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Discussion Starter · #1 ·
HI there, long time viewer,first time caller.



So I'm at the gas station putting $10.00 into my CX650E when a guy comments how nice it is to see an old one on the road.



I smile like an idiot thinking he's talking about me while he goes on to say he has one like it in his brother's basement.



His brother lives next door to him and Oh Ya its a TURBO. CX650TURBO.



The smile left my face and I got his address. I used to live a block away. Now I'm only 5 minutes away .



I'm going to try to see it this weekend.



Now, I've had my E a few years and am comfortable wrenching on it to all degrees.



My question really is what should I look for on this basement dweller that I may be unaware of given my CX experience and lack of Turbo details?



I'm pretty sure we won't be starting it up.



Don't know where this is heading, but when a door opens sometimes you just gotta go see what is on the other side.



I appreciate any advice.



Stan
 

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Stan

I own one and would have another (bookends) in a hearbeat. Wonderfull bike ,fits me well. They can be a pain , they are complicated compared to normally aspirated 650's. If you can repair and maintain it on your own it's a joy. It's like your 650E on steroids if you want it to be. Parts can be expensive but people on this forum can help a lot.

If it has not been run for a while you have a bucket list of things to do. Read these forums ,very helpfull. I'm sure some other folks will have some good suggestions.

When I got mine ,it had not been run for 8 years- brakes were seized - needed complete rebuild. Check and- replace fluids . The stator was a week point on these bikes ,so very important to check it.

Good luck !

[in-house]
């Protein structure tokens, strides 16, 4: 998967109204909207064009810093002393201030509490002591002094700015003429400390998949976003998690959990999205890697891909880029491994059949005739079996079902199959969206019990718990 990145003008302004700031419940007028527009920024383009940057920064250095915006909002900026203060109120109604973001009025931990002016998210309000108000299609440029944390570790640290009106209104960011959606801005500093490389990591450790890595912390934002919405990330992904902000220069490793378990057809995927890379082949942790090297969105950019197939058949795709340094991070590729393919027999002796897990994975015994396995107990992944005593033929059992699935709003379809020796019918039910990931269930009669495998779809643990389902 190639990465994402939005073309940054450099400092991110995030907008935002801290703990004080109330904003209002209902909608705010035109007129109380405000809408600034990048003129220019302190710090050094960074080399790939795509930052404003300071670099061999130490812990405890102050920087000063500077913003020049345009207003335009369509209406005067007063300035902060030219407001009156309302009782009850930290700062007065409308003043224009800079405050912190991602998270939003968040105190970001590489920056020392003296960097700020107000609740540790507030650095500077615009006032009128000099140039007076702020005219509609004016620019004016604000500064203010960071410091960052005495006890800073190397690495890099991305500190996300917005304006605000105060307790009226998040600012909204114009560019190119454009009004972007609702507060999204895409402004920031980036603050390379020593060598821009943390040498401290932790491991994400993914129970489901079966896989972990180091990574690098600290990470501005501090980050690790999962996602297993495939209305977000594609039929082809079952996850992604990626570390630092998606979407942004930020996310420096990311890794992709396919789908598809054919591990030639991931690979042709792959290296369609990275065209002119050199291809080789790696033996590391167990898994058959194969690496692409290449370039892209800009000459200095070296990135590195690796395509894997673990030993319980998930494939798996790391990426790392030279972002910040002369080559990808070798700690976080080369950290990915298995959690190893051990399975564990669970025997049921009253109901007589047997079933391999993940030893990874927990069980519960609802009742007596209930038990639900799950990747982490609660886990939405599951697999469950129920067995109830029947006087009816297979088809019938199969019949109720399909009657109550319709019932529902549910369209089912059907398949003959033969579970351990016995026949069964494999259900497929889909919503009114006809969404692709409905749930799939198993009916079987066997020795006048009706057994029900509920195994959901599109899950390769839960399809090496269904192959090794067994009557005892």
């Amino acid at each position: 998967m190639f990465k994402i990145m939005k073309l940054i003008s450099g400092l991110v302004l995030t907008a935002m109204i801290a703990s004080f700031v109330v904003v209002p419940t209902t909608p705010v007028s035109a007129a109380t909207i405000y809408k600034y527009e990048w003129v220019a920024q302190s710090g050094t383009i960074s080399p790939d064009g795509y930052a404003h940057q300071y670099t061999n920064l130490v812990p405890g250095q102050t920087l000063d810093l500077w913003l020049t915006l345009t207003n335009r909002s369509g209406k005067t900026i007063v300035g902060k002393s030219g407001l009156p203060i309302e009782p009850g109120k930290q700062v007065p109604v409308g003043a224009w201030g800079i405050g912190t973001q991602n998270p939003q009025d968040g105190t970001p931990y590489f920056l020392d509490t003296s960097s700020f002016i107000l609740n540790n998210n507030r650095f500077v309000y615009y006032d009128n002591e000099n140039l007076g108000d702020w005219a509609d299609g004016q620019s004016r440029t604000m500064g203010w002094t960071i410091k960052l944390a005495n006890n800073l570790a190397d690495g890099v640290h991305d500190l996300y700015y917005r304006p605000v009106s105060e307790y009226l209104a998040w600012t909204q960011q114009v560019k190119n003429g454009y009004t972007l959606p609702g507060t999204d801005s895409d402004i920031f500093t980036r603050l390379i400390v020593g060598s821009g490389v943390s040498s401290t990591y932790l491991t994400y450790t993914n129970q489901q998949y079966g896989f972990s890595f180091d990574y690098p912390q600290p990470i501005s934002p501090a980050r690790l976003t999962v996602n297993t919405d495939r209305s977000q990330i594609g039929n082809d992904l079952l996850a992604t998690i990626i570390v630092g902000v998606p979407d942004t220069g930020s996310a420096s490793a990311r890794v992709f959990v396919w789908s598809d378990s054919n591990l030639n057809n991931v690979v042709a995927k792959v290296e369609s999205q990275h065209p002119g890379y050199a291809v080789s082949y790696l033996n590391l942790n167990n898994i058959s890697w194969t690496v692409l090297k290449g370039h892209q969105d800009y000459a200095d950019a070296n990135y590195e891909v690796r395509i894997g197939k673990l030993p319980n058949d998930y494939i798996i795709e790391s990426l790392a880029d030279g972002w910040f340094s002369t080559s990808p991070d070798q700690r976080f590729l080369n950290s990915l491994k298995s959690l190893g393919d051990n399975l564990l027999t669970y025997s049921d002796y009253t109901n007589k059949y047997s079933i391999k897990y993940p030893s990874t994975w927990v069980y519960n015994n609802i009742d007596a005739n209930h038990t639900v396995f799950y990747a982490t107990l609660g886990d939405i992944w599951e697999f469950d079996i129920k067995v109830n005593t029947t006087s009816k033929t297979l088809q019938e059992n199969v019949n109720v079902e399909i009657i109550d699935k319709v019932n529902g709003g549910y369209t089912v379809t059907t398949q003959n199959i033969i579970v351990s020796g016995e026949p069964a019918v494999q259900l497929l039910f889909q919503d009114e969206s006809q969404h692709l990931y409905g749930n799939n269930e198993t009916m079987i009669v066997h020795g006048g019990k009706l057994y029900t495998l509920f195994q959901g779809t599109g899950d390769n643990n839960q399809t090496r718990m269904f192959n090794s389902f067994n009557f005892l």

Bofud
 

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After buying quite a few bikes, both street and dirt I can tell you the following generalities:



-it will take more time and more money than what you originally anticipate to get the bike back on the road. Moral of the story? DO NOT overpay for the bike.



-owner should have a free and clear title to the bike, ready to transfer. Do not buy the bike and "hope" the current owner can "find or replace" the "missing" title. I can tell you more than a few stories about getting title problems straightened out. I never lost a bike due to title problems, but I have spent more money and time than I wanted in order to get title problem fixed. No title that is free and clear, no deal (unless they are giving the bike to you).



-gas tank rust is a real pain and can be expensive to fix. So if the tank has rust, think $$$$$$$$$$$ to repair



-tires will need to be replaced, the brakes will be frozen and the battery will be dead, air filter probably dry rotted, full engine service will be needed. If the bike has over 15k miles on it that stator WILL be toast, if not now, with a few miles down the road. Don't ask me how I know this, experience is a good and sometimes costly teacher. I bet dollars to donuts that the front forks leak and the suspension will need to be greased. No way around that. Coolant will need to be changed out.